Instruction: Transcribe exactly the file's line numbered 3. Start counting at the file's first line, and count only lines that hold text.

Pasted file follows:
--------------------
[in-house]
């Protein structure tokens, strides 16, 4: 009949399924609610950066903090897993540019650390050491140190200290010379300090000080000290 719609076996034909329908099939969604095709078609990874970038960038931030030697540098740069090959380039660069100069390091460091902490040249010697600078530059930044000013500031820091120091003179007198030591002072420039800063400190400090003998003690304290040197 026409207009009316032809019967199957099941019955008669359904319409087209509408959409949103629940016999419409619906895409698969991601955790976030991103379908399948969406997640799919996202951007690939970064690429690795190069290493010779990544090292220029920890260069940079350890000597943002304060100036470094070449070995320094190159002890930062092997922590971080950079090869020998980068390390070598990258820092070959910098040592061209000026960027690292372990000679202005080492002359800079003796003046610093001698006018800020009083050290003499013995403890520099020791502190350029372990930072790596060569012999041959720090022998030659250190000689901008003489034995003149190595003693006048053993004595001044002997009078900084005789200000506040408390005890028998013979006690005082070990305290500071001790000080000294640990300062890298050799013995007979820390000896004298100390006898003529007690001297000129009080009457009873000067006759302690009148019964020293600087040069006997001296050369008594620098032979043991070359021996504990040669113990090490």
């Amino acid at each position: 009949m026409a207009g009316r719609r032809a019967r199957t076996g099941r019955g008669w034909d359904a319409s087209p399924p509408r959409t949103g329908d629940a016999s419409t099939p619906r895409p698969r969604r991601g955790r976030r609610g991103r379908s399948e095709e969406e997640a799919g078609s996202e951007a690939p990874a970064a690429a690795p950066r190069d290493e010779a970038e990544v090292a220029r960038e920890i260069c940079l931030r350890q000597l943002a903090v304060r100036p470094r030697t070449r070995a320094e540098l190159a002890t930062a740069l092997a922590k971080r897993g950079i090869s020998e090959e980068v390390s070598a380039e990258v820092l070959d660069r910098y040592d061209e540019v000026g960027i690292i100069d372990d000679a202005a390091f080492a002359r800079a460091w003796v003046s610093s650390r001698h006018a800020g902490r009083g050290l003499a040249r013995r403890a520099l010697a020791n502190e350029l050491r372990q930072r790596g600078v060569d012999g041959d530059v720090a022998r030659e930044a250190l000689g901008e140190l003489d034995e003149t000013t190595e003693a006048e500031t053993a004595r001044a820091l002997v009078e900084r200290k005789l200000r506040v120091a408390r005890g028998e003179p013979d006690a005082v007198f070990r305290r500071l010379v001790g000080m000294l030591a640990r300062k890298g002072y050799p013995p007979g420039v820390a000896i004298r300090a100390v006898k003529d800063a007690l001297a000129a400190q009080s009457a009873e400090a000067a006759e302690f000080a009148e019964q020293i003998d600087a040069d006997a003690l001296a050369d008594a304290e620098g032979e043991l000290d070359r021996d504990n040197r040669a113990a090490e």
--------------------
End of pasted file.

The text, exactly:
């Amino acid at each position: 009949m026409a207009g009316r719609r032809a019967r199957t076996g099941r019955g008669w034909d359904a319409s087209p399924p509408r959409t949103g329908d629940a016999s419409t099939p619906r895409p698969r969604r991601g955790r976030r609610g991103r379908s399948e095709e969406e997640a799919g078609s996202e951007a690939p990874a970064a690429a690795p950066r190069d290493e010779a970038e990544v090292a220029r960038e920890i260069c940079l931030r350890q000597l943002a903090v304060r100036p470094r030697t070449r070995a320094e540098l190159a002890t930062a740069l092997a922590k971080r897993g950079i090869s020998e090959e980068v390390s070598a380039e990258v820092l070959d660069r910098y040592d061209e540019v000026g960027i690292i100069d372990d000679a202005a390091f080492a002359r800079a460091w003796v003046s610093s650390r001698h006018a800020g902490r009083g050290l003499a040249r013995r403890a520099l010697a020791n502190e350029l050491r372990q930072r790596g600078v060569d012999g041959d530059v720090a022998r030659e930044a250190l000689g901008e140190l003489d034995e003149t000013t190595e003693a006048e500031t053993a004595r001044a820091l002997v009078e900084r200290k005789l200000r506040v120091a408390r005890g028998e003179p013979d006690a005082v007198f070990r305290r500071l010379v001790g000080m000294l030591a640990r300062k890298g002072y050799p013995p007979g420039v820390a000896i004298r300090a100390v006898k003529d800063a007690l001297a000129a400190q009080s009457a009873e400090a000067a006759e302690f000080a009148e019964q020293i003998d600087a040069d006997a003690l001296a050369d008594a304290e620098g032979e043991l000290d070359r021996d504990n040197r040669a113990a090490e």